European expansion is predicted to 2.6 per cent in 2017
Fresh data from the single market on Thursday showed that the European restraint grew 0.6 per cent over the third quarter, with year on year extension revised upward to 2.6 per cent — slightly more than analysts had suggested.
The growth was driven primarily by increased exports, which grew 1.2 per cent in the eurozone past the third quarter with year-on-year growth at 5.2 per cent. Household consumption also widened 0.3 per cent between July and September and 1.9 per cent over the year.
In resemblance the UK economy appears to be slowing, with full year 2017 GDP thinks revised down to 1.5 per cent, while the Office for Budget Burden (OBR) predicts economic growth could fall as low as 1.1 per cent in 2019.
The shapes have triggered further concern over the progress of UK-EU withdrawal decisions as Prime Minister Theresa May is yet to secure a start to talks, having been calculated to backtrack on a deal secured on Monday due to opposition from Northern Ireland’s DUP confederation over the Irish border.
UK EU negotiations continue to stall
Olly Russ, an investment manager specialising in European stock exchanges at UK asset manager Liontrust, said: “The UK is further ahead in the business recur [than Europe] — we did better earlier — so that expansion is maybe blanching. But there is a lot of uncertainty at the moment and people delaying decisions until we set aside out what the Brexit roadmap is going to look like.
“It’s not so much the product as an end to the uncertainty — we can cope with any outcome — its the uncertainty of not knowing where or how to establish and what the legal framework will look like.”
On how soon affairs and investors need clarity, Mr Russ said progress would have occasion for to be made “as early as possible”.
He added: “We are going to need to start overstating decisions that have a two year lead time — so we’re going to exigency certainty ASAP to really be on course for the end of the transition period.
“The problem is [the direction] haven’t decided where they want to end up. They really extremity to decide what the end game will be and how they’re going to get there. At the significance it doesn’t feel like they’ve made that decision and as I empathize with it cabinet hasn’t even discussed it yet, which is a bit odd. We are a long way into the course of action now and these are the sort of things you want to sort out in the first few months.”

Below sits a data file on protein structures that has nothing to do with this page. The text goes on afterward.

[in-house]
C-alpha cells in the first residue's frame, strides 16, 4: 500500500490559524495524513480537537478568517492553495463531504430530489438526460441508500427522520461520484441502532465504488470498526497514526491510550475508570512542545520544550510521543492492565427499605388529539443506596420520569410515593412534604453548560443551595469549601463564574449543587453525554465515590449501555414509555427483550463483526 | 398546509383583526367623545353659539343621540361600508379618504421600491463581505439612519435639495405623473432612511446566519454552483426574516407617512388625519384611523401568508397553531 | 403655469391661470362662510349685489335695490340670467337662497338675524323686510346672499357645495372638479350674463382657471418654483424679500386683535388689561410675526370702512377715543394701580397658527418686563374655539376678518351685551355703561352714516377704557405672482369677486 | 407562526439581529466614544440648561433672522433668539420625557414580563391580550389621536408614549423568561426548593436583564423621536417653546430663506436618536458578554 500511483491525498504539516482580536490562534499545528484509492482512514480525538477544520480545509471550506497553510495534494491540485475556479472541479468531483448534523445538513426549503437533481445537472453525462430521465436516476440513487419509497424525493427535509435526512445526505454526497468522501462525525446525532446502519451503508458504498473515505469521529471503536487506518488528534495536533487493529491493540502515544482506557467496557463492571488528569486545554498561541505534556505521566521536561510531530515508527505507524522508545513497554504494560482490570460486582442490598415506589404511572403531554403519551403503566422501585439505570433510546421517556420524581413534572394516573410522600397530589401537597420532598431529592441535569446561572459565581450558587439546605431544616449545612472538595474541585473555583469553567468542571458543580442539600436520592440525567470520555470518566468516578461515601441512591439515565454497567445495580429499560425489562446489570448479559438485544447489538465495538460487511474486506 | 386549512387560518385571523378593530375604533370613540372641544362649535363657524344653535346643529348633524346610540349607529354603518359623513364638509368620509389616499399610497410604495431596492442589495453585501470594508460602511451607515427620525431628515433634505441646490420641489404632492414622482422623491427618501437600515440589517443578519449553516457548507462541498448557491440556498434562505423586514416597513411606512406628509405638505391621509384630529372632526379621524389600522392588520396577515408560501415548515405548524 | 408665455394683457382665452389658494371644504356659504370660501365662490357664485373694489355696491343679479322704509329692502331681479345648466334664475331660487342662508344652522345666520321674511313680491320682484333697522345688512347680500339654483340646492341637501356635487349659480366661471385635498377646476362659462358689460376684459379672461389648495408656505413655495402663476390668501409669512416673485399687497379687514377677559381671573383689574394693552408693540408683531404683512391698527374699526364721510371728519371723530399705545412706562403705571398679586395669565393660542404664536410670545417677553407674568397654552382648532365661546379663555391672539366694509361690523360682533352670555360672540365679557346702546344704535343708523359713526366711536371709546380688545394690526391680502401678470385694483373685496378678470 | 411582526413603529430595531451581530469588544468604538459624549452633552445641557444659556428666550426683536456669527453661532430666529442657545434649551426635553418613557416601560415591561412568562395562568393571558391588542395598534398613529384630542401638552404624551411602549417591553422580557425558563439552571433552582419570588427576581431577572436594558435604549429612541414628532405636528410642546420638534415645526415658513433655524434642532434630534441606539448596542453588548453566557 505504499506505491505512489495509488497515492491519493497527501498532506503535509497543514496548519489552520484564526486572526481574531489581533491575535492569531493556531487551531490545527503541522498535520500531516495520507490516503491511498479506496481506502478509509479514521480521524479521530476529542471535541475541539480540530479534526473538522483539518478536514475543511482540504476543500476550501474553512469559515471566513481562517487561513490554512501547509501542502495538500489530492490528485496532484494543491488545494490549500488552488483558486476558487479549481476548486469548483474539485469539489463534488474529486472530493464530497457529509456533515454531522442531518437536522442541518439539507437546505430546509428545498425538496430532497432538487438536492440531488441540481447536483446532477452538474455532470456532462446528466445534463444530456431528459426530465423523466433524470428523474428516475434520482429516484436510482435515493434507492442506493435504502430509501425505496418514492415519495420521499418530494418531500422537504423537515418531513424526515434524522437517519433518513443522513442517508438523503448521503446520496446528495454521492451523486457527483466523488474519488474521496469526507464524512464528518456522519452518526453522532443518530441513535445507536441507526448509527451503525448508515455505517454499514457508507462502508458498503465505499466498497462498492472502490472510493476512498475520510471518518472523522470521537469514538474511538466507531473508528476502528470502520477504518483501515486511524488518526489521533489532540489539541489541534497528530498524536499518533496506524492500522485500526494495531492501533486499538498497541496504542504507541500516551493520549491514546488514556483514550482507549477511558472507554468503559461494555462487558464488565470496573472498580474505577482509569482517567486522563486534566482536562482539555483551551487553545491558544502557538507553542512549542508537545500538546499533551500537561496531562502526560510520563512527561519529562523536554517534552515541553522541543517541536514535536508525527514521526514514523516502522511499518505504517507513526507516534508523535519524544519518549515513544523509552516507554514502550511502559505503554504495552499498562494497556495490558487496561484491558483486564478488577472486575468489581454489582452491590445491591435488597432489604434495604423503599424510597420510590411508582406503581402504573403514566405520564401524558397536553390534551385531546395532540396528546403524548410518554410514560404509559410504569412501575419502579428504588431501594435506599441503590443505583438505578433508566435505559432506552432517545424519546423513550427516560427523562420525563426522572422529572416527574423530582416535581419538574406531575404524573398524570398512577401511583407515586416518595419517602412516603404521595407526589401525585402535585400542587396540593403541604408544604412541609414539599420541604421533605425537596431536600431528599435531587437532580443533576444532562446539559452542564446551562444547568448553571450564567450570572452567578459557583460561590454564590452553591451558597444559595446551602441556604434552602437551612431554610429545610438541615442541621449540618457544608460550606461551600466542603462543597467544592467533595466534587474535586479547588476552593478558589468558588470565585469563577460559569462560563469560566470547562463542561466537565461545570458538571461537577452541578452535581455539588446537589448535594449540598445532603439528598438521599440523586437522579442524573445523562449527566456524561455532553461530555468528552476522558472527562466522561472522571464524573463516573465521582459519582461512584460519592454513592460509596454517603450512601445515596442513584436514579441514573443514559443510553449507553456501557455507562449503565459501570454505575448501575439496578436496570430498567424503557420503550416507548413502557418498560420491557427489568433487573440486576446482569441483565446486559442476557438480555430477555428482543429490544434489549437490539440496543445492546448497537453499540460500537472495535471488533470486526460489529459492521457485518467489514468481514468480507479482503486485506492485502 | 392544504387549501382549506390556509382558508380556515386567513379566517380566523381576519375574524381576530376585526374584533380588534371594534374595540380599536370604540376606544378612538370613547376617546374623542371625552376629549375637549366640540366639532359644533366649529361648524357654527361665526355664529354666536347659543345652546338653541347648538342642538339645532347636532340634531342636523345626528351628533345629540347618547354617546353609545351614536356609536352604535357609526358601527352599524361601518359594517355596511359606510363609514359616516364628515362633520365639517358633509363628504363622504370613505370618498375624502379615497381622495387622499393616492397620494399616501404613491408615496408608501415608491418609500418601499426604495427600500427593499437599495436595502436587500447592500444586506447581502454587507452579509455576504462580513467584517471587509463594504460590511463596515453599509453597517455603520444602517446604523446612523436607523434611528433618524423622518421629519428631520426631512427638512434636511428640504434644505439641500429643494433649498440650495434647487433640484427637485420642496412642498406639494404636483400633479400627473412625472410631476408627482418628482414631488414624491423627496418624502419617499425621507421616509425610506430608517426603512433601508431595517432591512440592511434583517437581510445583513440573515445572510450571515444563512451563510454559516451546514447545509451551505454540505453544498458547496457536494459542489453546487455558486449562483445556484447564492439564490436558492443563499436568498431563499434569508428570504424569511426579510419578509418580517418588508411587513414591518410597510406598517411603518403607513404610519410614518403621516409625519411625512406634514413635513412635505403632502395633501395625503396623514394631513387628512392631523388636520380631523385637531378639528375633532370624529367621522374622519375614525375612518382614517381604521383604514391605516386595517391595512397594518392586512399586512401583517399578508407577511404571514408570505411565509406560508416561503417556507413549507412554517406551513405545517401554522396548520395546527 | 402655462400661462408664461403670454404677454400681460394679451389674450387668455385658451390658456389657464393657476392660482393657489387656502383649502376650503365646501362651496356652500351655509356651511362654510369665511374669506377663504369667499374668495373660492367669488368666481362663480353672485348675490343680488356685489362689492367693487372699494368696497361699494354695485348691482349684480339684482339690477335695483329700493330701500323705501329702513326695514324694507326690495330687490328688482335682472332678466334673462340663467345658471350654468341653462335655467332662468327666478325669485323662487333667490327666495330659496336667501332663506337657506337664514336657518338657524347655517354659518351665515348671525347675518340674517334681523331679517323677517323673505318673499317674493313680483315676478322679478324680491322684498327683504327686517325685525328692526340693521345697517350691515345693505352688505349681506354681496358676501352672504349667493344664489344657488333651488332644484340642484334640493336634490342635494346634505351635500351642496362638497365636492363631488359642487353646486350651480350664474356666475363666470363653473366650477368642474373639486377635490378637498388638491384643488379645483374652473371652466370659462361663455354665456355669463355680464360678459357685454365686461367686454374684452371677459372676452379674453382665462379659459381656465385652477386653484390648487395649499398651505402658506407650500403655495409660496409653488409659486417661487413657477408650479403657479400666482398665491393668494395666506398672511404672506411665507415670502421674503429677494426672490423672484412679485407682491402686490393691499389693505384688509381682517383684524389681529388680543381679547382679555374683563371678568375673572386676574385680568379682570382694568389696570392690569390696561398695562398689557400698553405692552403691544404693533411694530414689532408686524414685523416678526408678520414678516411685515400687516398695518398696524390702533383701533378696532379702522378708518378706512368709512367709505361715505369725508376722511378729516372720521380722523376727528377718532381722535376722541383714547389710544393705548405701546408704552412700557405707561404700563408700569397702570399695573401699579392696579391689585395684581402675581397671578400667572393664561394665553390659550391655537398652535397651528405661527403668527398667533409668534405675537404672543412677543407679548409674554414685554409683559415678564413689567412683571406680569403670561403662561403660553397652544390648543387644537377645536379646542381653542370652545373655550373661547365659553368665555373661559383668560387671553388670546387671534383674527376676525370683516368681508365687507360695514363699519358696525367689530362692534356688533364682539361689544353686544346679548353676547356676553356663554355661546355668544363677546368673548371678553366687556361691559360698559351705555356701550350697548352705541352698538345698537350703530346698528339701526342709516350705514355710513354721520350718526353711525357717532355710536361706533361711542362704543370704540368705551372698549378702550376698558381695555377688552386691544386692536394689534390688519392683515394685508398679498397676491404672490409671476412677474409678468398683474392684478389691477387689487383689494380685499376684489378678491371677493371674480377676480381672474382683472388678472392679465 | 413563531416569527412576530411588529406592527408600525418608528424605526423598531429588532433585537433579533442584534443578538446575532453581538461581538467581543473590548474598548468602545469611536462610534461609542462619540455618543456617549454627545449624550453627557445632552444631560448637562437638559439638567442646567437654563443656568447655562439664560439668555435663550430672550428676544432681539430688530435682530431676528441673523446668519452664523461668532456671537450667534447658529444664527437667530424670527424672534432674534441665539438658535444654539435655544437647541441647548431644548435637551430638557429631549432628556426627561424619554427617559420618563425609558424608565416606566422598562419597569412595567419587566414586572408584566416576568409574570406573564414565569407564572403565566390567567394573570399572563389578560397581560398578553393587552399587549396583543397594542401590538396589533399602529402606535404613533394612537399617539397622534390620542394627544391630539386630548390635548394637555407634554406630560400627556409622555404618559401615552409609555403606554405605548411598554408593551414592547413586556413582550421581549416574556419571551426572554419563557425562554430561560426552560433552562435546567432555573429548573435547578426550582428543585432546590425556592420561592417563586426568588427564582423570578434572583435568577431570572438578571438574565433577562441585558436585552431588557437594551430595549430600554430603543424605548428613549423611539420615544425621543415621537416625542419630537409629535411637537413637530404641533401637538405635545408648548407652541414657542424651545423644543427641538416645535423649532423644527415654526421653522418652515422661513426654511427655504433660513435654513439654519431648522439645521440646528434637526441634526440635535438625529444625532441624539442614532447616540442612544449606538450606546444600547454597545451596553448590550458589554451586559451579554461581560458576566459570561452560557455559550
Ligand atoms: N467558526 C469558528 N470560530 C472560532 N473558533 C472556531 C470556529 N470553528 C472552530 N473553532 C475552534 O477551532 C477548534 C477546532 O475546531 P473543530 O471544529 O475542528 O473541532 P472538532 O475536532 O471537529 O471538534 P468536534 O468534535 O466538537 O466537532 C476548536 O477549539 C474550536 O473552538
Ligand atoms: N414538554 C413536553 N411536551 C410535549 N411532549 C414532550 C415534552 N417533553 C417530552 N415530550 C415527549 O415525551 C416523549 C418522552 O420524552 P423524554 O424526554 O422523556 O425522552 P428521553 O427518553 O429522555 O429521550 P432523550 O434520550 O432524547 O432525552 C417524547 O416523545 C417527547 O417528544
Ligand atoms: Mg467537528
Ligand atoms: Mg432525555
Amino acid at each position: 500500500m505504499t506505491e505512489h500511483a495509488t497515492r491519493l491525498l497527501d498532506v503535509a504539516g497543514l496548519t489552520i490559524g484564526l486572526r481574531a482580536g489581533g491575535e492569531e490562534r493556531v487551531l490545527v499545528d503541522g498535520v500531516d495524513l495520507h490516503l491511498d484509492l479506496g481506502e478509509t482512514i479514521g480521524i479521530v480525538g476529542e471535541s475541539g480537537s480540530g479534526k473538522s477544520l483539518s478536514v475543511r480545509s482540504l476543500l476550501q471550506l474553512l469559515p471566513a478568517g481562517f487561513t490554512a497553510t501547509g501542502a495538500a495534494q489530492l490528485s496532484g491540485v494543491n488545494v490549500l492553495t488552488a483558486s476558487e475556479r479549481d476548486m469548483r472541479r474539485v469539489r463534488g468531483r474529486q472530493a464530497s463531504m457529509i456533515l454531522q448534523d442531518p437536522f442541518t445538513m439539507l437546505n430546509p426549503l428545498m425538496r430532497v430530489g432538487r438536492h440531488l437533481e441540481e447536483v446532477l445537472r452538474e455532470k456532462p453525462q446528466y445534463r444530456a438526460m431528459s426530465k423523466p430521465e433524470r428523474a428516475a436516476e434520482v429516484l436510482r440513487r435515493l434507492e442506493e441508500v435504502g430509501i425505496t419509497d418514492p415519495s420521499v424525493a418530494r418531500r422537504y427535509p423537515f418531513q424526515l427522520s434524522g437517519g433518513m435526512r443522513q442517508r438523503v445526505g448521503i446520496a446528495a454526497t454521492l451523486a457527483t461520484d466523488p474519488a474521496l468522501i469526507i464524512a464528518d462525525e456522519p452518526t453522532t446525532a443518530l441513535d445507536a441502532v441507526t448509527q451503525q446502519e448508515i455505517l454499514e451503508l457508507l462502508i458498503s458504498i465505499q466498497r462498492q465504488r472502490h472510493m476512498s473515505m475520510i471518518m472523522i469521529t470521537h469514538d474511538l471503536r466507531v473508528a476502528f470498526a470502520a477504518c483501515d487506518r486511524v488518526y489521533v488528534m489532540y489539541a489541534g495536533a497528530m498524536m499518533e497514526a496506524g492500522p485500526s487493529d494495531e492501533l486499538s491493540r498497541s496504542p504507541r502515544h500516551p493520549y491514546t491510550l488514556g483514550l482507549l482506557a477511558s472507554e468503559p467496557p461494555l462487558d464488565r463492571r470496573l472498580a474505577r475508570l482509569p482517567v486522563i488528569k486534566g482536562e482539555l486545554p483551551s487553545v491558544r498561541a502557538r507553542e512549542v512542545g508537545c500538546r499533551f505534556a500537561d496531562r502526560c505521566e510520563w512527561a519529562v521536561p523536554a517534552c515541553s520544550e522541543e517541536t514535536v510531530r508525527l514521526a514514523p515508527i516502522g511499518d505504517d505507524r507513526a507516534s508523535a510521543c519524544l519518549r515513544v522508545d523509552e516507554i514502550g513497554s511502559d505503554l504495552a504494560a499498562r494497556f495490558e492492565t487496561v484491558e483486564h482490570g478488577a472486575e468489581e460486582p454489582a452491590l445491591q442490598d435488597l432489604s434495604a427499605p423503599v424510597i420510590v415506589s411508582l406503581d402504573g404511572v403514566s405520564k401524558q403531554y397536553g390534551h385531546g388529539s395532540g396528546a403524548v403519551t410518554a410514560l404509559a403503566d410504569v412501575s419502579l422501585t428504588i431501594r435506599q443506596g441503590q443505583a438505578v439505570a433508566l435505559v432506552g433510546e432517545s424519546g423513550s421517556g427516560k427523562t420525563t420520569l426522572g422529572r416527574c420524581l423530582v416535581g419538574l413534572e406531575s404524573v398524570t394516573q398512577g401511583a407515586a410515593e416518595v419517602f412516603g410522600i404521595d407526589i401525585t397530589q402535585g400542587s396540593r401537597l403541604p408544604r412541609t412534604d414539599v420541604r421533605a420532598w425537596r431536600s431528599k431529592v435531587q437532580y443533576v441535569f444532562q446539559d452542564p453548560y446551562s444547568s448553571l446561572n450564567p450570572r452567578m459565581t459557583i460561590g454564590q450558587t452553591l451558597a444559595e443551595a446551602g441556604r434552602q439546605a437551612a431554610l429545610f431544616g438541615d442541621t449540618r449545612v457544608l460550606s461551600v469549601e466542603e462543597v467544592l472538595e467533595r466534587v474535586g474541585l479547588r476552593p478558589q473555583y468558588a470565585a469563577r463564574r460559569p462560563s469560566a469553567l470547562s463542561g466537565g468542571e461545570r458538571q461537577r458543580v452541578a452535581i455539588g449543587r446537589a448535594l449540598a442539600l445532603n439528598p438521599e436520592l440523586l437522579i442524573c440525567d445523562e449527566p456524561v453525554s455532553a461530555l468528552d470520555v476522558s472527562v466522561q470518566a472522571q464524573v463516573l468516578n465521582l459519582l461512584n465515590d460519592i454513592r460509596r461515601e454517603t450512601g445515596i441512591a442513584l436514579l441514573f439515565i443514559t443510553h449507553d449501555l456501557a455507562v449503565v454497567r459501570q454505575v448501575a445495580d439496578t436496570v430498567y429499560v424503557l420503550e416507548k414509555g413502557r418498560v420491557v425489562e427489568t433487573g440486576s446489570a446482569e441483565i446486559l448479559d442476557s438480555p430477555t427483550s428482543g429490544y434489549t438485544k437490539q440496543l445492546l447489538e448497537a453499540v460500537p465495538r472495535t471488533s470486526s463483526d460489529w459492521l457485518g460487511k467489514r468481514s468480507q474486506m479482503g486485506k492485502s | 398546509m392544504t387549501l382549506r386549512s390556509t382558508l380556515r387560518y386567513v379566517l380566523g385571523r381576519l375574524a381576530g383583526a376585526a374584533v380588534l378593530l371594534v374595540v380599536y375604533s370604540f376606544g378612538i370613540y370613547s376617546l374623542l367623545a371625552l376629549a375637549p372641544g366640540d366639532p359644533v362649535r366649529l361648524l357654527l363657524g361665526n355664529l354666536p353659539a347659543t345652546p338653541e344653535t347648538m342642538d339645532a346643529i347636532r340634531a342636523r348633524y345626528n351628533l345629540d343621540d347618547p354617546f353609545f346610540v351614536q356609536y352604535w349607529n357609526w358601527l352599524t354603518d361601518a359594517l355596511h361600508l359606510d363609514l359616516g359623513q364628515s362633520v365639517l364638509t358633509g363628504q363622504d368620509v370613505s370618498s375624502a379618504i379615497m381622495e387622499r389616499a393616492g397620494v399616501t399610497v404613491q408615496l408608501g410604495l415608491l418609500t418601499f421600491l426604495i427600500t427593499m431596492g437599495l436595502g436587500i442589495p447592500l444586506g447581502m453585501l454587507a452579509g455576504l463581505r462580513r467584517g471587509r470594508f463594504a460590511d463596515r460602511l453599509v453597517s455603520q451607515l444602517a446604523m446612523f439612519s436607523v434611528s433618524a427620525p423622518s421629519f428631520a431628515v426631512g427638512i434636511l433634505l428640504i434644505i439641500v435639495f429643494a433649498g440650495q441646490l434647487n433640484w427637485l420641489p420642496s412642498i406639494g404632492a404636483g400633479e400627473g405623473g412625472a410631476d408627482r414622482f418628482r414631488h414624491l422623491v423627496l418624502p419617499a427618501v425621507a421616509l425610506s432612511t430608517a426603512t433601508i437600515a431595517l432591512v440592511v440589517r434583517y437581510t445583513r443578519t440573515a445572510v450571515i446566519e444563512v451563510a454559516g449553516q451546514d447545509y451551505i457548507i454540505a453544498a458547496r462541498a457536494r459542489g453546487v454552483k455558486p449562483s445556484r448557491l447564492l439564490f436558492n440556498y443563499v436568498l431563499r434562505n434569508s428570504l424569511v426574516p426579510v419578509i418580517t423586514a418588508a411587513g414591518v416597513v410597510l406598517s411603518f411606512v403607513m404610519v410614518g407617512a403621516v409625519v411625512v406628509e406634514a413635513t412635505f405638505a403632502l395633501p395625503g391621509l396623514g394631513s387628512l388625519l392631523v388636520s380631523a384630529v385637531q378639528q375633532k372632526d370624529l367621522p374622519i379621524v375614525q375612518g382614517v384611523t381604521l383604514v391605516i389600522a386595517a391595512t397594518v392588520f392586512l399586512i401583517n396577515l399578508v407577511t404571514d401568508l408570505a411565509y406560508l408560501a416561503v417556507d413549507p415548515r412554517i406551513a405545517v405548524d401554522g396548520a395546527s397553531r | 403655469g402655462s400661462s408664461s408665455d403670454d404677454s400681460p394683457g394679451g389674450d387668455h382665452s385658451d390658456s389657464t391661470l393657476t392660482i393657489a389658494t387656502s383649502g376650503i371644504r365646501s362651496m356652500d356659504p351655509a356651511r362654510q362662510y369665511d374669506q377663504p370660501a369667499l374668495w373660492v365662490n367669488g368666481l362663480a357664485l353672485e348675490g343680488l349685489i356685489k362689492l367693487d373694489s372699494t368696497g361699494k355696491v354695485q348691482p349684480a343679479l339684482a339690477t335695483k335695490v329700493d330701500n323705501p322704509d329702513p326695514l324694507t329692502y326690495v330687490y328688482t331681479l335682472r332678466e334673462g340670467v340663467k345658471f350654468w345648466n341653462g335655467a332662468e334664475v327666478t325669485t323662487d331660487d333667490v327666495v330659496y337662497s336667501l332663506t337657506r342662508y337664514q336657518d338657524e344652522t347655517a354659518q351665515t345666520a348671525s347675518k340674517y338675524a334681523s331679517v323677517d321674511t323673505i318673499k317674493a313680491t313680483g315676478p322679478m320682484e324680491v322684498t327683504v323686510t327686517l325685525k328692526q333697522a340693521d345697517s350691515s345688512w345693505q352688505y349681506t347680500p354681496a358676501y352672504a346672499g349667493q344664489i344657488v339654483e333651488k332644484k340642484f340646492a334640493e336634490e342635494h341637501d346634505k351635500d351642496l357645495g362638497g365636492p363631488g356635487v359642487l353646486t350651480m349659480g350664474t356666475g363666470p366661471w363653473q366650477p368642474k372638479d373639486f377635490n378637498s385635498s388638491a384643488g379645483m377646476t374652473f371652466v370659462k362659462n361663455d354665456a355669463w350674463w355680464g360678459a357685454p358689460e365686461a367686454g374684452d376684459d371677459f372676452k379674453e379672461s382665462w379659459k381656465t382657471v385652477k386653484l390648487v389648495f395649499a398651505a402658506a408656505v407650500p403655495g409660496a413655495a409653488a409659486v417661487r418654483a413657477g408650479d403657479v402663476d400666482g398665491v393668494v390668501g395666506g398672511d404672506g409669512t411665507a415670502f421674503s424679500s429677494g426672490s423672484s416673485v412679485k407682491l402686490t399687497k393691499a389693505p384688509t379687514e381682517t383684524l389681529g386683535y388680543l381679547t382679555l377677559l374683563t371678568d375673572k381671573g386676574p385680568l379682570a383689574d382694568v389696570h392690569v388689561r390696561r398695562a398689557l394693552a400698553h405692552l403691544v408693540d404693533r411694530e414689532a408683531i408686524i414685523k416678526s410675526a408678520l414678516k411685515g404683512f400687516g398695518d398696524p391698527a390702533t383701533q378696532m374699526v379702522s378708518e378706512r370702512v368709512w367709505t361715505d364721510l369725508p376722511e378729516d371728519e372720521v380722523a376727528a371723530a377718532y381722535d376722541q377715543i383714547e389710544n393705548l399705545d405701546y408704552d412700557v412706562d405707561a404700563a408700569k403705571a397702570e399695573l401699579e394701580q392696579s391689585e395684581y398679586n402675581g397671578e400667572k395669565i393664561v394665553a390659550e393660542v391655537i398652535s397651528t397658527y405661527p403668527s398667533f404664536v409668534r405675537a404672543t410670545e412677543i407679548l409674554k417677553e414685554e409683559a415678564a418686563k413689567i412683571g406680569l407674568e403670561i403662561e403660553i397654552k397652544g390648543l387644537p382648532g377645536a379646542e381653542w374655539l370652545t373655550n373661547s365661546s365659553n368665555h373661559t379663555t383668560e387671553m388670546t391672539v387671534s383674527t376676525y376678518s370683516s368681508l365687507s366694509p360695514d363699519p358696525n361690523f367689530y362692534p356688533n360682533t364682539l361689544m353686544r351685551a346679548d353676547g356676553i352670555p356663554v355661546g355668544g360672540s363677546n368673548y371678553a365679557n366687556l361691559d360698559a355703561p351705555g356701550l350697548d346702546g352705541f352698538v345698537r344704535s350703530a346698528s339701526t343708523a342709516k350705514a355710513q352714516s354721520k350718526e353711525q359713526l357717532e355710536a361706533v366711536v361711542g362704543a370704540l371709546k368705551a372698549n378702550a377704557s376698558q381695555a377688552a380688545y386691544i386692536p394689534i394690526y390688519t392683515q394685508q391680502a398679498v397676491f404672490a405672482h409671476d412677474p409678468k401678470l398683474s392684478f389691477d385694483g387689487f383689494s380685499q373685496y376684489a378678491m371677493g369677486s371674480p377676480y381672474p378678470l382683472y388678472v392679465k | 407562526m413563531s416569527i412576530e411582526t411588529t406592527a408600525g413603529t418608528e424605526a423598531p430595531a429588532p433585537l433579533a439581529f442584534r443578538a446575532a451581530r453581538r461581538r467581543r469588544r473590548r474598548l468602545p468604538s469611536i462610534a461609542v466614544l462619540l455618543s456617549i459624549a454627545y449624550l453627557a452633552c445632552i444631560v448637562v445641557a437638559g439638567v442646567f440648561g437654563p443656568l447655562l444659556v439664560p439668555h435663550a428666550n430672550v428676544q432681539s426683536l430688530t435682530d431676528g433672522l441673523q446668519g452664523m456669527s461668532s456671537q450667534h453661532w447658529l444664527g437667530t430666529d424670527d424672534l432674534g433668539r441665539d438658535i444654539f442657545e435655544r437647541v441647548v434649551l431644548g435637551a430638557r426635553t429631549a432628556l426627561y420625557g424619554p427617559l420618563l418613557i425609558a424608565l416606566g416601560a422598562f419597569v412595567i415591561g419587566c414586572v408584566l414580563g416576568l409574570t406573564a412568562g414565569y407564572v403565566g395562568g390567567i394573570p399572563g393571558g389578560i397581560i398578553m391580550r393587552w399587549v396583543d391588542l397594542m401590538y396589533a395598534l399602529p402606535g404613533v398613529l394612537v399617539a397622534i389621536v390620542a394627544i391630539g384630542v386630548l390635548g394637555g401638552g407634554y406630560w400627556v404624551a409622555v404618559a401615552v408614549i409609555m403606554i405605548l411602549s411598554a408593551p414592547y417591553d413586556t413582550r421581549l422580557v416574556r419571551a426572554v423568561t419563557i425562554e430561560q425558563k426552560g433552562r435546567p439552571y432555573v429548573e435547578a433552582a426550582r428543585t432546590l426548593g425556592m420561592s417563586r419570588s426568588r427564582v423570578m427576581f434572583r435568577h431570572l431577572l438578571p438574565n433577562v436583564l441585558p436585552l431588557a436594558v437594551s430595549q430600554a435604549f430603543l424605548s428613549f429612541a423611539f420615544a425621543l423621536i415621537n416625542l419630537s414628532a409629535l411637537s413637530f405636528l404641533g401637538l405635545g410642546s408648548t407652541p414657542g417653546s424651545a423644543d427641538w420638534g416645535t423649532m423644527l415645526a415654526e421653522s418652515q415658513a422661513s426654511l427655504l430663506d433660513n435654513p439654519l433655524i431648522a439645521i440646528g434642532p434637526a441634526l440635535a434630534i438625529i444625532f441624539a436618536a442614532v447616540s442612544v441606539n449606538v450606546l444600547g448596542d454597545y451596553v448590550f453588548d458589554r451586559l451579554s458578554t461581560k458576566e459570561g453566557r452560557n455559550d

Mr Russ is various upbeat on UK growth, however, stating that he “would not be surprised” to see GDP wake up in higher than the OBR predicts.
He added: “JP Morgan’s numbers for the UK in 2019 are 1.9 per cent. Now there has been a standing of over optimistic forecasts from the UK, so it’s nice to see a bit of realism, but I should assume there will be upside to that OBR forecasts.
“A lot of things could go flop, but the global economy will drag most people along with it somewhat nicely and with sterling being quite weak the UK is dong absolutely nicely in the export market at the moment.”
On future growth in Europe, Ed Smith, principal of asset allocation research at London investment house Rathbones, summed that in his view, the picture may not be as “rosy” as some investors think.
He guessed: “We are less upbeat — this year European markets have done call well, the economic recovery has reached full speed however some of our choice indicators suggest that we are past the peak. In our view [Europe] is as friendly its going to get and will decelerate next year.
“The amount of cash in the briefness is down, as is private sector lending, while productivity and business investment is dull in a number of countries. In Spain, Italy and other smaller economies [productivity] is honest as bad, if not worse than the UK over recent years.”